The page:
The agreement reaffirms the airport's insistence on the inclusion of the Millbrae station to ensure that the station within the airport's facilities not serve as a transfer point for off-airport travel. Airport officials have expressed concern that if the internal airport station were the end of the line, BART passenger pick-up and drop-off traffic would clog airport roadways. The agreement states that the airport may terminate in the event of BART failing "to have the airport station and the Millbrae station operational by 1/1/2008, or BART's modification of the full funding grant agreement to delete the Millbrae station."
What about CalTrain?
In the Winter '97 issue of Staying on Track, we reported that the Airports Commission had failed to act on the recommendations of a study completed in April of last year on connecting CalTrain to the airport people mover because BART's plans were not finalized. Apparently this continues to be the case. "My guess is that the CalTrain link-up is viewed as threatening to the current BART/SFO plan, so nothing much will happen until BART/SFO things get stabilized," says PR2000 president Adrian Brandt.
Brandt believes that if the airport were to support the fast and free non-BART connection between CalTrain and the airport via the people mover--known as Airport Rail Transit, or ART--this would undermine the rationale for inclusion of the Millbrae station and the two miles of track connecting to it, estimated to account for $250 million of BART project costs. He contrasts this with $57 million, according to the study by Nelson\Nygaard Consulting, the cost to link CalTrain to SFO by extending the ART to a station on the CalTrain tracks.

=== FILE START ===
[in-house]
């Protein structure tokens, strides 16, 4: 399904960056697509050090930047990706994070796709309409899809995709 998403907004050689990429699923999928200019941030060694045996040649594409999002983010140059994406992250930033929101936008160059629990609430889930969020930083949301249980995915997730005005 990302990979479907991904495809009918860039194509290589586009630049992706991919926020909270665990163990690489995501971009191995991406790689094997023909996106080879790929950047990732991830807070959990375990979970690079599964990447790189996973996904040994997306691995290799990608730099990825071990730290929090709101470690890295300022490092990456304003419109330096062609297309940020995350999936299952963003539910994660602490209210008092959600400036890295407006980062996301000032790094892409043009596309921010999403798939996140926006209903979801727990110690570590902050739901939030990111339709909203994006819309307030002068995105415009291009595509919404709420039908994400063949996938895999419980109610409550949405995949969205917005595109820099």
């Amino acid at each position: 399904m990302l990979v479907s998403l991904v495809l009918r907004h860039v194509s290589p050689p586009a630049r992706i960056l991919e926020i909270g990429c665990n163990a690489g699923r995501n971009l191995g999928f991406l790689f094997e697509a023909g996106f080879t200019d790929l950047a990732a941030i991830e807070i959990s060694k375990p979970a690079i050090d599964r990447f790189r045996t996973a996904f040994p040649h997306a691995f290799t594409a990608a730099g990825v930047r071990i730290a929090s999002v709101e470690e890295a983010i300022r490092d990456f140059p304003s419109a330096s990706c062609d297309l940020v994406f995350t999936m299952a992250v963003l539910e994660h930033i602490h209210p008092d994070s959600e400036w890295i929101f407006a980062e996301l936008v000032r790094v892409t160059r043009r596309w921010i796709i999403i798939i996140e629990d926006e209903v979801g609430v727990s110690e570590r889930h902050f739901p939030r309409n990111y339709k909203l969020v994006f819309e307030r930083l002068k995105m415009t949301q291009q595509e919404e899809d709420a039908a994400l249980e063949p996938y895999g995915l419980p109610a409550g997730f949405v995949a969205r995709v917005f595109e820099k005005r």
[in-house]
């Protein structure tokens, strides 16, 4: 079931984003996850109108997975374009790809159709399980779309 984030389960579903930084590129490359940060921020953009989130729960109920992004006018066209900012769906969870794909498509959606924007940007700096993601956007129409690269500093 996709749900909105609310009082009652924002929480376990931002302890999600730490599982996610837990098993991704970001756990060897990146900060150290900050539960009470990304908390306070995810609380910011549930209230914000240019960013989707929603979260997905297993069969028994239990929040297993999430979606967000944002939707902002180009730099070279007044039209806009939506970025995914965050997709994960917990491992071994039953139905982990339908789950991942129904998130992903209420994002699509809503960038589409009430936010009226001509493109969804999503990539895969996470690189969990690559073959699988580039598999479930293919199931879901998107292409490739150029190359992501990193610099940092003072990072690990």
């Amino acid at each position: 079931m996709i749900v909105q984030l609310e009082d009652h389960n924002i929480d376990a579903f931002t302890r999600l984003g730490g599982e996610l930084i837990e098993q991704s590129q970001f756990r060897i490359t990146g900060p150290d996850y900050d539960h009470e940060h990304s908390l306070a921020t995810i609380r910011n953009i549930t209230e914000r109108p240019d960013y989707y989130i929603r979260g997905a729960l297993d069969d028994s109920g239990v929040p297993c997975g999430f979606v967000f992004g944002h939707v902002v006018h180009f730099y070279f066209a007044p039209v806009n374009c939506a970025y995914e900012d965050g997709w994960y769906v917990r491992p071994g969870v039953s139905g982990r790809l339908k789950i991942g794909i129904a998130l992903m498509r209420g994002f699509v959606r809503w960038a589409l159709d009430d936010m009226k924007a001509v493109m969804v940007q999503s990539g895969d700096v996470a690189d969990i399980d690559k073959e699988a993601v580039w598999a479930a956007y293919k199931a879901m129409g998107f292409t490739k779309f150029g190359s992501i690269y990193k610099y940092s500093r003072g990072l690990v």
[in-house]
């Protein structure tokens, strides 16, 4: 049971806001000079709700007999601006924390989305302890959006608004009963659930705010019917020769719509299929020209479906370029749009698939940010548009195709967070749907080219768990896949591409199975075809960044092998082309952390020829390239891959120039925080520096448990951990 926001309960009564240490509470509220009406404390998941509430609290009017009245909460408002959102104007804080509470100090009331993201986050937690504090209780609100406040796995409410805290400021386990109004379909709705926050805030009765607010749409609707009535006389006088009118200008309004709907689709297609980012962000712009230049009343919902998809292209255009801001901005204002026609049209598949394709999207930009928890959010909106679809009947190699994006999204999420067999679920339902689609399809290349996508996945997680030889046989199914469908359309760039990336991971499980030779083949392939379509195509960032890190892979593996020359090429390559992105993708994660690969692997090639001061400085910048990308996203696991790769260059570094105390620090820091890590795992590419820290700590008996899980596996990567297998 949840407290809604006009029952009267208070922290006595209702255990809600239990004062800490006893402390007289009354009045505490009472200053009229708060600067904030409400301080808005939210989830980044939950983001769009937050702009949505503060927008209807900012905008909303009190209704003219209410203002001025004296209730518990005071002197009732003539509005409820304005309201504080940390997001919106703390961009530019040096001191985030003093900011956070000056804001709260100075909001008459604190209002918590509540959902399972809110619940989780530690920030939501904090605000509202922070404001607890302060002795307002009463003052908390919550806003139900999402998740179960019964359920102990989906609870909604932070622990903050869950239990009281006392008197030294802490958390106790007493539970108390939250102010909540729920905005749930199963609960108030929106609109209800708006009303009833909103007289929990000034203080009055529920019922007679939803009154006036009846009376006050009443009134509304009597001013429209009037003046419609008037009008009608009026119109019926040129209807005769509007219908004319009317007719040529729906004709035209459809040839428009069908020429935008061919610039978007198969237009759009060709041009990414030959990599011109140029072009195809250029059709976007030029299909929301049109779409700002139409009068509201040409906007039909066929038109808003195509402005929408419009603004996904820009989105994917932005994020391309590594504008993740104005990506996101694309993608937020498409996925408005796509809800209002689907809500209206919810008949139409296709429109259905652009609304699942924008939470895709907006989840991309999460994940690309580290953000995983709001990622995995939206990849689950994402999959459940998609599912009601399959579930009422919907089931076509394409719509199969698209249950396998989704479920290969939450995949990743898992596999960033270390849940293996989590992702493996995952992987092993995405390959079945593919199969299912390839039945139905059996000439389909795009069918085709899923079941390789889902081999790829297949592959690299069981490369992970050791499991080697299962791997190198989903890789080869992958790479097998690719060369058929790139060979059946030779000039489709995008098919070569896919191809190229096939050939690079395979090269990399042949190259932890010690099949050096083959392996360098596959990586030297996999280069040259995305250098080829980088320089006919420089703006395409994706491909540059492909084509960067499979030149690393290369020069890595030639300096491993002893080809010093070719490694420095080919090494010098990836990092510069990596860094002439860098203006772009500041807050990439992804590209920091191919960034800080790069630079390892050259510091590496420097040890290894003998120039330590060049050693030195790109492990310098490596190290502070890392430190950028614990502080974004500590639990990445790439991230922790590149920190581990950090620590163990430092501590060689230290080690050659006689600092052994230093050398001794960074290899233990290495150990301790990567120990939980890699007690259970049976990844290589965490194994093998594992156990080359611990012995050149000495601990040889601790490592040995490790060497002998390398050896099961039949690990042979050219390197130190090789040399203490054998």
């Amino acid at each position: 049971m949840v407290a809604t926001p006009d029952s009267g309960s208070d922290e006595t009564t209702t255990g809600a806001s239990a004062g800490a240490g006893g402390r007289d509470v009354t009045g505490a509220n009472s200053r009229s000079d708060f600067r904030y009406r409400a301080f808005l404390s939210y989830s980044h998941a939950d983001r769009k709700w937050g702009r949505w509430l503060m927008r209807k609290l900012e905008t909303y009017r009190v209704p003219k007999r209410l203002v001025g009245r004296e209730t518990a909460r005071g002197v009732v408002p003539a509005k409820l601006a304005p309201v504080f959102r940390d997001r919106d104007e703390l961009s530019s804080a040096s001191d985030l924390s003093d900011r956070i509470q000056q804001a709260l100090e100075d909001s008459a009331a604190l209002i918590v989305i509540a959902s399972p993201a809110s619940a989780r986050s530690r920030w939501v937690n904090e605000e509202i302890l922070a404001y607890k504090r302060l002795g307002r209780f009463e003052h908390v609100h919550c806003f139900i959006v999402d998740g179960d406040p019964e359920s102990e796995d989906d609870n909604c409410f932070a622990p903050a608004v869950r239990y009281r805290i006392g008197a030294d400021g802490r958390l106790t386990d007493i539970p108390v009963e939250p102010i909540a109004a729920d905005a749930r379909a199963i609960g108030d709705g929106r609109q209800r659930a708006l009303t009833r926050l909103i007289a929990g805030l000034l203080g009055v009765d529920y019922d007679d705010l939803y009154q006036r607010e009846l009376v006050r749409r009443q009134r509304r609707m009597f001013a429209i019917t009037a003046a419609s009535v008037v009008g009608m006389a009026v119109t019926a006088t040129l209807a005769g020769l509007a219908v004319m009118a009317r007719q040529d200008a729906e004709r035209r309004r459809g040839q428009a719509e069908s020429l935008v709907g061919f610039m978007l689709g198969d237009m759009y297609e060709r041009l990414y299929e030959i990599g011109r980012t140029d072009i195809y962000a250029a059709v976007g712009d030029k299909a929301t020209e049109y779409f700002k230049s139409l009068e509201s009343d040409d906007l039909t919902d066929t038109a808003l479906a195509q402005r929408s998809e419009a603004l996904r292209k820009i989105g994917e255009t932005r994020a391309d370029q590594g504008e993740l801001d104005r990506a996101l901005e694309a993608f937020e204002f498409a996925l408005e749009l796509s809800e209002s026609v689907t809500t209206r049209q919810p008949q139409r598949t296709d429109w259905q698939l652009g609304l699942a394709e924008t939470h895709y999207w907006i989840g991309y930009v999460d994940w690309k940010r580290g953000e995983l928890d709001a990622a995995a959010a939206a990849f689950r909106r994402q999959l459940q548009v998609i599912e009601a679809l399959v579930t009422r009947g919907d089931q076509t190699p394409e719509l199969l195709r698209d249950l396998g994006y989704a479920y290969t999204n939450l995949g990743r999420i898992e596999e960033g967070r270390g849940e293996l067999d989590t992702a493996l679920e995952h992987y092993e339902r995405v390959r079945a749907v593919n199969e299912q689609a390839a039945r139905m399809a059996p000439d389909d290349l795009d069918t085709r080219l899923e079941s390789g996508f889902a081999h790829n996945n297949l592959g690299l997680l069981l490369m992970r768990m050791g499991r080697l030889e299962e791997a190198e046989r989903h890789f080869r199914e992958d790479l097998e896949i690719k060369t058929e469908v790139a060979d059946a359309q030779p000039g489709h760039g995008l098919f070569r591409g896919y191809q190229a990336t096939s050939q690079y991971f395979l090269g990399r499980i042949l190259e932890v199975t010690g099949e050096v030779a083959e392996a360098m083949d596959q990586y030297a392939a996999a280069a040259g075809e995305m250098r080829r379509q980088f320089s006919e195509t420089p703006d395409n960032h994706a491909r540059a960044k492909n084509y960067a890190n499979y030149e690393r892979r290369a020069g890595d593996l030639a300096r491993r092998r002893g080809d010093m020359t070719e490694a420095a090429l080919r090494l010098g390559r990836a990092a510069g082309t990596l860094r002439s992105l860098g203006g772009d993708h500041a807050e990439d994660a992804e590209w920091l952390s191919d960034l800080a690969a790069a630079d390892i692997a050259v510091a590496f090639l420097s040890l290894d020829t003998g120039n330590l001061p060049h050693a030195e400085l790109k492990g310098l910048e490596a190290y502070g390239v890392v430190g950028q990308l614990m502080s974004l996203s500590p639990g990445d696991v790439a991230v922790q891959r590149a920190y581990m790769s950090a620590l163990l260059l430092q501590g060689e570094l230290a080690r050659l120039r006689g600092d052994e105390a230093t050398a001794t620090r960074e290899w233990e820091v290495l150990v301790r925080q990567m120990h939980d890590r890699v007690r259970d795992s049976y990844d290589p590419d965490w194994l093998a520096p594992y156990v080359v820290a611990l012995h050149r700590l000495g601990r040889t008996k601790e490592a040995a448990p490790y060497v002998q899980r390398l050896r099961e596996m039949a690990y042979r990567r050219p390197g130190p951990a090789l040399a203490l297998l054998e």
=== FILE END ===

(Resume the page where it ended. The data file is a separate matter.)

Brandt explains that under the scheme that includes the Millbrae station, CalTrain riders would access the airport via a transfer to BART at Millbrae. Brandt notes that these additional short trips on BART account almost exclusively for higher ridership estimates on this BART alternative over one in which BART terminates at a station along the CalTrain tracks connected to the ART (termed the "one-stop" proposal by its proponents).
Map, 37k GIF, shows CalTrain and proposed routes of BART and ART at the airport. (The direct CalTrain link is labeled with a "5," because it was alternative 5 in the Nelson\Nygaard study.)
During many of the months in which the airport has stalled on considering the direct CalTrain link, airport staff indicated dissatisfaction with ridership modeling findings for the CalTrain link. Adrian Brandt explains: "The study showed faster end-to-end travel times to all airport destinations [via the direct CalTrain link]."